“We are always thinking of new flavors we can do and products we can sell.” said Okazaki. Examples are the Nimbus Bites and Bingsu. The taste is great but the presentation is out of this world. The Nimbus Bites come in a clear cup filled to the brim with bright orange cheese balls as smoke oozes from out the bottom of the cup. The bites being cold and crunchy, every bite leaves you with cool refreshing mist of dry ice. Giving you the perfect post on Instagram. Each bite is an experience. Bingsu is a Korean dessert consisting of shaved ice, topped with sweets such as fruits, cotton candy, mochi and more. The consistency is very unique, it isn’t icy like a snow cone, more so a soft and flaky ice cream
Food showdown in quad puts culinary arts students’ dishes, talents on display
A variety of food avaliable to eat at Bon Mange located. Bingsu (top, right) is a Korean dessert Macaroons (bottom, left) displayed. Nimbus Bites (bottom right) are cheeses balls. PHOTOS BY NUNTIDA SISAVAT
that melts immediately as it meets your mouth. Bon Mange comes through with originality by serving Bingsu over a bowl of dry ice
keeping the shaved ice chilled and well why else other than it looks awesome. Bon Mange allows diversity to show through its menu and with
diversity comes creative minds resulting in exceptional products. Bon Mange is a culinary experience that everyone should try.
‘Meal and a Show’ event helps homeless By Vivienne Aguilar Staff Writer
Jay Cat Da Savage is coordinator of “Meal and A Show,” an organization bringing a happy, healthy, giving environment to homeless people. “It’s about feeding, clothing, and providing a service for these people. So I would like for mental health to come out and set up a booth and talk to people just at random. Also Central Valley housing or any kind of housing organization that could help get these people in a home and off the streets. I would like for them to come up and set up a table and be part of it,” said Da Savage. At first artists would stand around to freestyle acapella. A DJ soon followed, creating a bigger atmosphere. The very first meal and a show took place on Memorial Day 2017. Da Savage only anticipated one event but continued to organize more because he received a positive response from hungry Stocktonians. Along with food and live entertainment, the homeless receive haircuts and makeovers. This event runs bi-monthly on the reliability of volunteers, artists and cooks. Da Savage is planning to move to Washington to spread the organization to heavy populations of homeless citizens. Today, Da Savage believes that on social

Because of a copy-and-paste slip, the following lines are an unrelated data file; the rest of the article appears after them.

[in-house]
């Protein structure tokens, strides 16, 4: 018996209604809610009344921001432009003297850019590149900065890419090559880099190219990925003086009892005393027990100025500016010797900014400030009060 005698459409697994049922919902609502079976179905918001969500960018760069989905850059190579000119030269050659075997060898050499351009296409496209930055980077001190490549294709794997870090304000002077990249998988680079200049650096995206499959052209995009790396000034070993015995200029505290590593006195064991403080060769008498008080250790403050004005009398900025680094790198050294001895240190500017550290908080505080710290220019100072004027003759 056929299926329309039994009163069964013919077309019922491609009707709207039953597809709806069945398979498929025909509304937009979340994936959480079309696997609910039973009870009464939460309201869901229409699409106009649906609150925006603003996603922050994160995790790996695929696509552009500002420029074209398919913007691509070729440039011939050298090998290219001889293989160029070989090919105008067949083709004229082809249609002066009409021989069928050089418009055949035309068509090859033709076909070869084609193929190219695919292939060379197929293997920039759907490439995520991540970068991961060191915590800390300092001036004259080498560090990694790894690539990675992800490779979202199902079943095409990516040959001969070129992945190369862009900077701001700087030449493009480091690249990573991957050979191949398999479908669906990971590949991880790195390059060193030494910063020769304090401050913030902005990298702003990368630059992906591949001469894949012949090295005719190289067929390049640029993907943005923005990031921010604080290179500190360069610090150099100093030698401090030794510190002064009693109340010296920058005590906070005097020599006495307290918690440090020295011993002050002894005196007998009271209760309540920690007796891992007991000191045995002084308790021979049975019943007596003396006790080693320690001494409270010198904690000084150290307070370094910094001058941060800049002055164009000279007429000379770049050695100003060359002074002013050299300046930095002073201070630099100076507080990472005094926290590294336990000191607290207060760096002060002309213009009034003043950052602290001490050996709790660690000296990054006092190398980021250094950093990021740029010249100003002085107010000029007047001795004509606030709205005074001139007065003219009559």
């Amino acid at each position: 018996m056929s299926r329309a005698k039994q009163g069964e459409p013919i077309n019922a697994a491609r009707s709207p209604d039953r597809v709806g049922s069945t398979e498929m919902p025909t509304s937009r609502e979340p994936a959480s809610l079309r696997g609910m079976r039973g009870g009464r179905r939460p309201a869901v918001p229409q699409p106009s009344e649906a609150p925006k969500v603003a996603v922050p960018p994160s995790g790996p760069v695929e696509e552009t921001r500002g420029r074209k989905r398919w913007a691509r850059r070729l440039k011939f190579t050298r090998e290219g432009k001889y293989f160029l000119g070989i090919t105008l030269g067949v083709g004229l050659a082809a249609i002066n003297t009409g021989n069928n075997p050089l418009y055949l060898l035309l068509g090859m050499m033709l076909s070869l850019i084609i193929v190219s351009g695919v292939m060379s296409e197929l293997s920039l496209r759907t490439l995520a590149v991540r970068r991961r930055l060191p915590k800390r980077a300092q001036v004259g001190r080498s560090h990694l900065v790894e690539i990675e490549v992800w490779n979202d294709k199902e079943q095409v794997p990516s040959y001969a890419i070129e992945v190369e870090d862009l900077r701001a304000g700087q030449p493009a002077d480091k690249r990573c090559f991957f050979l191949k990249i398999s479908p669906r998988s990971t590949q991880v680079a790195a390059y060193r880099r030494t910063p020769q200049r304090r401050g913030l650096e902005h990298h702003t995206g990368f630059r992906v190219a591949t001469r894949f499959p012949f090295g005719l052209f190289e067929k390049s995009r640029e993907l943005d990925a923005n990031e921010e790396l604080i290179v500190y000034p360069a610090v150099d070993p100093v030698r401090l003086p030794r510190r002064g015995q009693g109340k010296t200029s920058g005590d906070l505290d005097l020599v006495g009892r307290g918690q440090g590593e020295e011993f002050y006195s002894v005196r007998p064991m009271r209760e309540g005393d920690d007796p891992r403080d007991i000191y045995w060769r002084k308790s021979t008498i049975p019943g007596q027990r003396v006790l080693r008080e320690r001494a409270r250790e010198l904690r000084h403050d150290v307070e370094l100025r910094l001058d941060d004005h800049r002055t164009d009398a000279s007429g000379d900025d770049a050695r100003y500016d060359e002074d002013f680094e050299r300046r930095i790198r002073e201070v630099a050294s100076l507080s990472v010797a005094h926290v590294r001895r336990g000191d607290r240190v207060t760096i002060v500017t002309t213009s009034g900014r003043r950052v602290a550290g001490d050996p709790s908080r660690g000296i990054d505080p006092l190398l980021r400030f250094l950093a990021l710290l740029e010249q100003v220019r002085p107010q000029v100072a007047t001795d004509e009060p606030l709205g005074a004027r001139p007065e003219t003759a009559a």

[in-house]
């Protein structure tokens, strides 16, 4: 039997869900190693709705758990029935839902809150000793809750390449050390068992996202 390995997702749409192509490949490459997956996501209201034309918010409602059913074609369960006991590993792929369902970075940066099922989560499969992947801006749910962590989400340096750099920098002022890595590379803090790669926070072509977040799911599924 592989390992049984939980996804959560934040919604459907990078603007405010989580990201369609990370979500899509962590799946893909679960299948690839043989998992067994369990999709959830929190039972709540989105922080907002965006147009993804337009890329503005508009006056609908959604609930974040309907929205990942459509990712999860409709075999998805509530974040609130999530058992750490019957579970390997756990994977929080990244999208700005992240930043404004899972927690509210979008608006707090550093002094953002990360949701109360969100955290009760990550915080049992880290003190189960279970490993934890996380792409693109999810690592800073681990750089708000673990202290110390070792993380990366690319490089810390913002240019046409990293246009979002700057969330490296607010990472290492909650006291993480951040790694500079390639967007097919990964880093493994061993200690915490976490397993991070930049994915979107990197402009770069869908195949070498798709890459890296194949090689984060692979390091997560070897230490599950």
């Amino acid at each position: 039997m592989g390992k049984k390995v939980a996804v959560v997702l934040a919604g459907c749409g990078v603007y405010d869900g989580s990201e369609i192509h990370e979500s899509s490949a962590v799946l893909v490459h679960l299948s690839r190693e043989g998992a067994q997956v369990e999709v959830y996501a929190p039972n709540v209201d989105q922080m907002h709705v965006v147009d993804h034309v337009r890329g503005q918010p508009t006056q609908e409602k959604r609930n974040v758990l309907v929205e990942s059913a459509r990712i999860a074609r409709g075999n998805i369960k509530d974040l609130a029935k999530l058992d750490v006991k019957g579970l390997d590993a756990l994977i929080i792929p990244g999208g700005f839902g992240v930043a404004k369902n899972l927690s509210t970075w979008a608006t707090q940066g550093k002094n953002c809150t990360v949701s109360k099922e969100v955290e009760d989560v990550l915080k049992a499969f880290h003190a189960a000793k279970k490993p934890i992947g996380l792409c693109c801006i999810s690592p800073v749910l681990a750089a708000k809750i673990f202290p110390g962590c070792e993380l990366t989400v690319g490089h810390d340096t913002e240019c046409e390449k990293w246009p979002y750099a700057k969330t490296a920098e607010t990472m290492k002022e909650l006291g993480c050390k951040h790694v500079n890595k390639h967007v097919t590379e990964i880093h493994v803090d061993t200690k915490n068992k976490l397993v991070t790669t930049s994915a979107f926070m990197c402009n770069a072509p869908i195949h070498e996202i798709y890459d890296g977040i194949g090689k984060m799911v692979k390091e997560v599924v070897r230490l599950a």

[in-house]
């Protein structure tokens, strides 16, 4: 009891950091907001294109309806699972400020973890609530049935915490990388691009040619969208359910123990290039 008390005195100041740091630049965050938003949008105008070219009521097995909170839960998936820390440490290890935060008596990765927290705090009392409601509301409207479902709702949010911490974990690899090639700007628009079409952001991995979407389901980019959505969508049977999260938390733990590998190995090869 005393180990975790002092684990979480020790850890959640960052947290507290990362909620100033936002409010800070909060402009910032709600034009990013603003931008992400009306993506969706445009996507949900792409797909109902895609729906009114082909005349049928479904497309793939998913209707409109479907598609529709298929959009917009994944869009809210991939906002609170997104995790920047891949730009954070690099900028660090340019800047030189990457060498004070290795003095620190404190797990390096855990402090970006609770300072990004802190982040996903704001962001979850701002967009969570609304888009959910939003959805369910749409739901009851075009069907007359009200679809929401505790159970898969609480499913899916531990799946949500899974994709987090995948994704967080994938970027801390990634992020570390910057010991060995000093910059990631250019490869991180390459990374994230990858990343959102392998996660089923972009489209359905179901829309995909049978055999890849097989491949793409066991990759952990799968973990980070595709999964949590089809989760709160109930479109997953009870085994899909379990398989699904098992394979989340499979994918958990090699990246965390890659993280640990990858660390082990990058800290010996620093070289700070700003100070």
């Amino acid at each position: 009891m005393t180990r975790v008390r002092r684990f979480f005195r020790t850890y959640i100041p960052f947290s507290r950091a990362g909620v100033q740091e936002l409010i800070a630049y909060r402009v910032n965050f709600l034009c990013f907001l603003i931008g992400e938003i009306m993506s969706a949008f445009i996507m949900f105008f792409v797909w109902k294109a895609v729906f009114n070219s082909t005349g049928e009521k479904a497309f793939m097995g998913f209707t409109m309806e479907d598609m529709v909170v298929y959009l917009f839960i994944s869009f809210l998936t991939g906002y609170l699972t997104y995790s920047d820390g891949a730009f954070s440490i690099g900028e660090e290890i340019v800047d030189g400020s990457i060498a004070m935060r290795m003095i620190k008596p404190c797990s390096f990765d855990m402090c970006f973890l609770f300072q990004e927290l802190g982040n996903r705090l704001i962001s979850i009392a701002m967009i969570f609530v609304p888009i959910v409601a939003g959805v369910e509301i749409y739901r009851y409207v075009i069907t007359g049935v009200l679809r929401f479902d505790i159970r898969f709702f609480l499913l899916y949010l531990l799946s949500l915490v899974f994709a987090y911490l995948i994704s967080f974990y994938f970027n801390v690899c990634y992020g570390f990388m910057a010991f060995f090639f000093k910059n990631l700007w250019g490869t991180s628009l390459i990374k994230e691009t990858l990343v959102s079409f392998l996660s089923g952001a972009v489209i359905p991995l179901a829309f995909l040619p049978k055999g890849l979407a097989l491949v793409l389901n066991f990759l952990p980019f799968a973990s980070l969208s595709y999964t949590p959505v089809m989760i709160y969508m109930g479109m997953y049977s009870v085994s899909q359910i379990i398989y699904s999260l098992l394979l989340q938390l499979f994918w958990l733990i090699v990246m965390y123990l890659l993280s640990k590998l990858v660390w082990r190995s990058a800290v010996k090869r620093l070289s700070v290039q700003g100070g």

media a lot of people fixate on race, that lot of issues are racial issues. From a Muslim’s point of view he asks how individuals can treat “brothers and sisters” wrong just because s/he is different? The racial dividing situation is not diminishing it’s actually a situation that’s growing and increasing homeless populations. “We have to do something as people of the city because it could be me, it could be you. Anybody can end up in that situation and wouldn’t they want help? Or at least some kind of little something to break up the monotony of everyday struggles of living in a tent or a shelter,” said Da Savage. A goal for “Meal and A Show” is to one day serve more than one hotdog to people, a potluck with the community is the dream. The homeless look forward to Savage’s event. When he and his wife go out to the streets and give people coffee on cold nights, the homeless respond with enthusiasm asking about the next “Meal and a Show” date. “That kinda touches me, like man I’m doing something that they look forward to, that makes me feel good. That’s my reward,” said Da Savage. Da Savage plans to find a new outlet other than social media to spread the word about the events. Local news coverage brings hope that more people will donate supplies and get involved. Da Savage said he and others have provided for the event out of pocket before. FULL STORY AT DELTACOLLEGIAN.NET
Attendees at “Meal and a Show” in line for food during event on Sunday, April 29. Students in the Culinary Arts program work at food tents during a “war” where multiple tents cook for students at the plaza on campus. PHOTOS BY MICHAEL WEBER
PHOTO BY VIVIENNE AGUILAR
May 4, 2018
Crazy sweet treats at House of Ice cream
Two year old Jelynn Barnes (left) enjoying A Crazy Shake. Cookie monster (top) treat available at house of ice cream. A variety of topings (Bottom) avalible at house of ice cream. PHOTOS BY KAYLA BROWN